The first few months of motherhood and meeting your new baby is a time of joy and happiness for many (not to mention mild stress and sleep deprivation, of course). But what happens when your experience is very different from this?
For some women, motherhood is not what they expected. And while, we all have our moments of stress and sheer exhaustion, sometimes it can be much worse. Postpartum depression is still something that many people don’t know enough about, and don’t know how to talk about — or deal with — when it does affect them.
In this post, we’ll be talking in-depth about postpartum depression. So whether you’re a new mom and you feel like something isn’t right, or you are worried about a loved one who has recently had a baby, you can find some understanding here.
Recommended reading: Are You Checking In On Yourself Enough?
Postpartum depression vs the baby blues
Feeling emotional or overwhelmed is perfectly normal when you’ve just had a baby — in fact, it’s actually known as the “baby blues,” and is thought to affect as many as 80% of new mothers.
The baby blues can happen during the first week after giving birth and usually only hang around for a few days to a week. It’s a normal reaction from your body to the sudden hormonal and chemical changes that you go through around childbirth — after all, your body has been through a lot.
The result is that you can feel very emotional — bursting into tears suddenly, or feeling irritable, low or anxious. All of this is completely normal, and will generally pass.
Postpartum depression is more serious than the baby blues and can happen any time from two to eight weeks after your baby is born (though it can occur up to a year after birth). Whereas the baby blues cause short-term dips in your mood, postpartum depression lasts for much longer. The symptoms of postpartum depression can be extreme and affect your normal day-to-day life.
So what is postpartum depression?
Postpartum depression is a type of depression that many mothers experience after having a baby. In fact, it is extremely common, affecting more than one in 10 women within a year of giving birth.
Postpartum depression can have a range of different symptoms which make daily life extremely difficult for the new mother. But the main effects are that you will feel increasingly low, depressed and despondent, especially about life as a mother.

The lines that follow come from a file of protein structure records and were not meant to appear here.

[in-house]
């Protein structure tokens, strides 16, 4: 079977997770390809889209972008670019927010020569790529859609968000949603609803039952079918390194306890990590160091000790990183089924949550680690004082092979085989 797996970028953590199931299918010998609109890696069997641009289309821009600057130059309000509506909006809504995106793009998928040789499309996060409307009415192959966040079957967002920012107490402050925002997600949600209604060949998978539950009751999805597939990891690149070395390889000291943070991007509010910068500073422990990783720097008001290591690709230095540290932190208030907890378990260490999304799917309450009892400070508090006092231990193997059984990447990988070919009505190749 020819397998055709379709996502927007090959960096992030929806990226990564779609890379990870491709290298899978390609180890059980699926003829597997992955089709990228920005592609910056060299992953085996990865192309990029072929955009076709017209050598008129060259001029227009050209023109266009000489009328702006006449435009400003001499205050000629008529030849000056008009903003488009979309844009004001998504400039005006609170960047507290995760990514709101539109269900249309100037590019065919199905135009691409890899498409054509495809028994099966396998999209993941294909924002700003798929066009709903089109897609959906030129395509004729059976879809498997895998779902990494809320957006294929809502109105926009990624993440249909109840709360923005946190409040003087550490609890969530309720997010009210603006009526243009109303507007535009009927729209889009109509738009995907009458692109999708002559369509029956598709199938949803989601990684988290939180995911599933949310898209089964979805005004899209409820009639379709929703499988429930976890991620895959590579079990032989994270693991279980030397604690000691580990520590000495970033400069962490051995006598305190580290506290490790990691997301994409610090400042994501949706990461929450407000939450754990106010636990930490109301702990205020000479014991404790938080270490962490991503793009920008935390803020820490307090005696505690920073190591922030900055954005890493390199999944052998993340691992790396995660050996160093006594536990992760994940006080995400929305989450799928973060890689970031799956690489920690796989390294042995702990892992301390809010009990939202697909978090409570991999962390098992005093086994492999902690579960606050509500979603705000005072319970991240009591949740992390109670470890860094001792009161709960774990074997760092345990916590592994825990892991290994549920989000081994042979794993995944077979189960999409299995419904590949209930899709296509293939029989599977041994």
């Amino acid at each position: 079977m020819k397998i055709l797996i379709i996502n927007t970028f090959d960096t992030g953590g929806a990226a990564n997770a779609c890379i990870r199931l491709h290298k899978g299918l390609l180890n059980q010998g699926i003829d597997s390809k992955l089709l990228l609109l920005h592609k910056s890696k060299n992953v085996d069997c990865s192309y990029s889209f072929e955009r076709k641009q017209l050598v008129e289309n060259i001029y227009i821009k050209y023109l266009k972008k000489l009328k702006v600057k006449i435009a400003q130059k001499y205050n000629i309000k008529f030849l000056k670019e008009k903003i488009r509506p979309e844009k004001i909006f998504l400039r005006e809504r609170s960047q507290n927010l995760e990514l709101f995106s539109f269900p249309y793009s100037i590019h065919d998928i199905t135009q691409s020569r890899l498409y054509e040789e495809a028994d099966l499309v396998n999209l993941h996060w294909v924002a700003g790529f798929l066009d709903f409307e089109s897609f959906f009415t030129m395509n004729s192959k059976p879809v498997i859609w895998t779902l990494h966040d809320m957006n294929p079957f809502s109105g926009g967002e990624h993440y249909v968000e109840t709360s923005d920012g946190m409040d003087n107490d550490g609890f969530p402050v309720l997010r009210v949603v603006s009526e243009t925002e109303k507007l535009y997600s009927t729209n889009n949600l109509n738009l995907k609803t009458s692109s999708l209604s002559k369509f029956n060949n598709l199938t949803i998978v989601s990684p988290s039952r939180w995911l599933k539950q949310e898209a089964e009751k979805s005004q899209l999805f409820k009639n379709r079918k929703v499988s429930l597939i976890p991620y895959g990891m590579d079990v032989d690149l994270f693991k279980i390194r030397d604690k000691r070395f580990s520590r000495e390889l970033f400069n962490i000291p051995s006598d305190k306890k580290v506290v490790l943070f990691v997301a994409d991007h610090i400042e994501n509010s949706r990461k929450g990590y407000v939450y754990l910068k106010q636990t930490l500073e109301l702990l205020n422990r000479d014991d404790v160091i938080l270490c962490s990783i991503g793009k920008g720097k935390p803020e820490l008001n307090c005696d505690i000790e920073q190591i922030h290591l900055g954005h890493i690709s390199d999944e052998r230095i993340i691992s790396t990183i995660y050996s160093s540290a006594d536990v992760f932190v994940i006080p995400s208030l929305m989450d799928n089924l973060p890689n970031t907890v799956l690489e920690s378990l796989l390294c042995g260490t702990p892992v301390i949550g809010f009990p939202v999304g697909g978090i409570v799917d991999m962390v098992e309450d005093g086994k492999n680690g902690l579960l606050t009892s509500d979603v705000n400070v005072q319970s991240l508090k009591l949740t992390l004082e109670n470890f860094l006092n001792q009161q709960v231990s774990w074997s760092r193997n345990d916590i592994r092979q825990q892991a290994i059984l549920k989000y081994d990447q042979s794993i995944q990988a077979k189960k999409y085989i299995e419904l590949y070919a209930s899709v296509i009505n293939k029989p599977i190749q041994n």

Looking after yourself and the baby can feel like too much when you have postpartum depression, and everything can seem overwhelming and impossible.
The stigma around postpartum depression
The stigma around postpartum depression is getting better, but it’s still there. In fact, many women suffer in silence because it simply isn’t talked about.
But it doesn’t have to be like this. Postpartum depression is so often part of motherhood for many women, and we need to start talking about it more. And in doing so, we can understand the condition more, and help more new mothers in need with emotional and practical support.
The open and frank conversation held by celebrities, social media influencers, and big brands is really helping to change the way we perceive both postpartum depression and postpartum bodies.
Take underwear brand Knix, for example. Knix’s Life After Birth project celebrates the strength and beauty of postpartum bodies, and by shining a light on what is usually pushed aside and hidden away by social. Knix are making waves with their inspiring project, as well as providing useful maternity wear such as a leakproof nursing bras like this.
And more celebrity and influencer moms are coming forward to discuss their postpartum experiences, such as Chrissy Teigan and Adele. By detailing their personal battles with postpartum, these mothers are dispelling the many myths surrounding it, and providing some comfort to the countless women who are feeling confused, upset or guilty about their experience as a new mother.
Postpartum depression symptoms
If you aren’t familiar with the signs and symptoms, it can be difficult to recognize and understand the signs of postpartum depression — whether it is in yourself or someone you love who has recently become a new mother (whether this is your partner, friend or relative).